Justin Fuente’s football life was shaped mostly by two very different men.
At Union High in Tulsa, Okla., he played quarterback for legendary high school coach Bill Blankenship. After an all-state prep career that included 6,104 passing yards and 65 touchdowns, Fuente signed with Oklahoma, where Dick Winder was his offensive coordinator for two seasons.
“They could not be two more different people,” Fuente said. “Coach B is as laid back as you can get, and Coach Winder was as rough and tough and mean and hard on me as anybody I have ever had, and I would have jumped in front of a train for both of them. I think I’m in between those two personalities.”
The balance is working for Fuente, 39, who has reeled off 13 straight wins as the head coach at Memphis and finds himself on every major college football coaching search short list. South Carolina could be among several suitors for his services next year, but Fuente said this week he won’t discuss another job until after the Tigers season is complete.
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“I am worried about this football team right now,” he said.
That kind of focus might be difficult given the increased attention Fuente has received since leading Memphis to a 37-24 win over then-No. 13 Ole Miss on Saturday.
“Part of our message to our team has been handling the things that come with success,” Fuente said. “For me, I feel like it’s my obligation to set a great example for them as well. We as coaches have the same distractions. For me, I show up every day to go to work, do everything I can to prepare our football team and I go home. I do my best to shut it all out.”
The Tigers are 6-0 and ranked No. 18 in the nation this week. It is the first time since 1996 Memphis has been ranked, but Fuente isn’t ready to celebrate yet, he said.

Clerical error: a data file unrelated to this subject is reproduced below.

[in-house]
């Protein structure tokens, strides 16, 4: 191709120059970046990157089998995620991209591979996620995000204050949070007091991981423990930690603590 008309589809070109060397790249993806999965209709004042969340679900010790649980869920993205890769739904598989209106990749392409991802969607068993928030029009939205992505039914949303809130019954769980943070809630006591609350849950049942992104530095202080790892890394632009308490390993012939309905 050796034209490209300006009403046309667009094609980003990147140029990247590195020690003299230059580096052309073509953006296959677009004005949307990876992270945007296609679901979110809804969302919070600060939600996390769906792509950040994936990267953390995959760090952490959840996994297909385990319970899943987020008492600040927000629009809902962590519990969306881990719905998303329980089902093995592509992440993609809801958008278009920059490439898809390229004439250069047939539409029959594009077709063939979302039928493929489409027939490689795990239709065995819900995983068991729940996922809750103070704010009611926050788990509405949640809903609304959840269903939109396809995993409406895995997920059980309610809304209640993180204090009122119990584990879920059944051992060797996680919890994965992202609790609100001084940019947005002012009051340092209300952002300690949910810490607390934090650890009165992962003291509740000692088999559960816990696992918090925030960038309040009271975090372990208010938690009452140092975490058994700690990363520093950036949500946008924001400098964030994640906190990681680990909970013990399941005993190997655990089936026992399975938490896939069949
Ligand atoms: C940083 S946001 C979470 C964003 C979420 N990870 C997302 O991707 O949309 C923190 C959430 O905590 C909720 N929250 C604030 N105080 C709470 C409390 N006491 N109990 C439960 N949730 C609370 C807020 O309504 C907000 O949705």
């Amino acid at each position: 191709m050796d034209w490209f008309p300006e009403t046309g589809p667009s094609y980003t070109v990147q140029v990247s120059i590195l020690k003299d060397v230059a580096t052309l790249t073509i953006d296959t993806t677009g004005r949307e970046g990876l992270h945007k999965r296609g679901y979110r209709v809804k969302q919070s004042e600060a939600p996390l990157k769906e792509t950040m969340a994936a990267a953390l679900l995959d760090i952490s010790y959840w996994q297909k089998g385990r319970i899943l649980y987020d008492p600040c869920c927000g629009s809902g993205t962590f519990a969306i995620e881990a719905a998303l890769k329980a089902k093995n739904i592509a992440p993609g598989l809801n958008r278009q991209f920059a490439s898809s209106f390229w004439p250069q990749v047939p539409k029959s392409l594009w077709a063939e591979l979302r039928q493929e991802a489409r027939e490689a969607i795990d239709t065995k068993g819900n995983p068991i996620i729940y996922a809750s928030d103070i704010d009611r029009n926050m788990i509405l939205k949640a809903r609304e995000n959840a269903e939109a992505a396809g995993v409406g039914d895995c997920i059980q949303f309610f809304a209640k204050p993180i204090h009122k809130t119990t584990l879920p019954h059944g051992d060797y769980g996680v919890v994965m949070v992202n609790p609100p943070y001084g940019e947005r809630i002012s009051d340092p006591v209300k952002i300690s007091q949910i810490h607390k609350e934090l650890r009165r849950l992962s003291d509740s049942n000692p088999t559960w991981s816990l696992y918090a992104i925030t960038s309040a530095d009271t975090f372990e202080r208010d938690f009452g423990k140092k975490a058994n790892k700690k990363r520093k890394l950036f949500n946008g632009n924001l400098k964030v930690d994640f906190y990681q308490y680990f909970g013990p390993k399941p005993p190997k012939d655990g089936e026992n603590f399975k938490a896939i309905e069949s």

“Nobody comes in at halftime and dances in the locker room,” he said. “Right now, we’re at halftime.”
Fuente came to Memphis in 2012 after three years as the co-offensive coordinator at TCU. He also has coached at Illinois State. Things didn’t start out well in western Tennessee. The Tigers were 4-8 in his first season and 3-9 in his second but improved to 10-3 last year.
“We didn’t have a lot of people on the team (in 2012), we didn’t have a lot of pride, and we didn’t have a great work ethic,” Fuente said. “Hopefully, we have at least changed those three things.”
Fuente described his coaching style as “pretty straightforward.”
“They understand that when they are doing it right, I am absolutely going to tell them that they’re doing it correctly, and when they’re not, I am absolutely going to tell them that they’re not and that I’m disappointed and that we need to fix it,” he said.
He has enjoyed seeing his players experience the fruits of victory, he said.
“When they win ball games and they get to jumping around and having a good time, I just sit back and watch and take great pride in that because in the back of my mind I know how many of those locker rooms I have been in where it was really, really rough,” he said.
Four questions about Justin Fuente
Where is he? Memphis head coach (23-20 in fourth season)
Where has he been? TCU (offensive co-coordinator and QB coach, 2009-2011; RB coach, 2007-2008); Illinois State (offensive coordinator and QB coach, 2004-2006; QB coach 2001-2003)
Where has he played? Oklahoma QB 1996-1997, Murray State 1998-1999, Arena Football League Oklahoma Wranglers, 2000-2001
What does he make? $1.4 million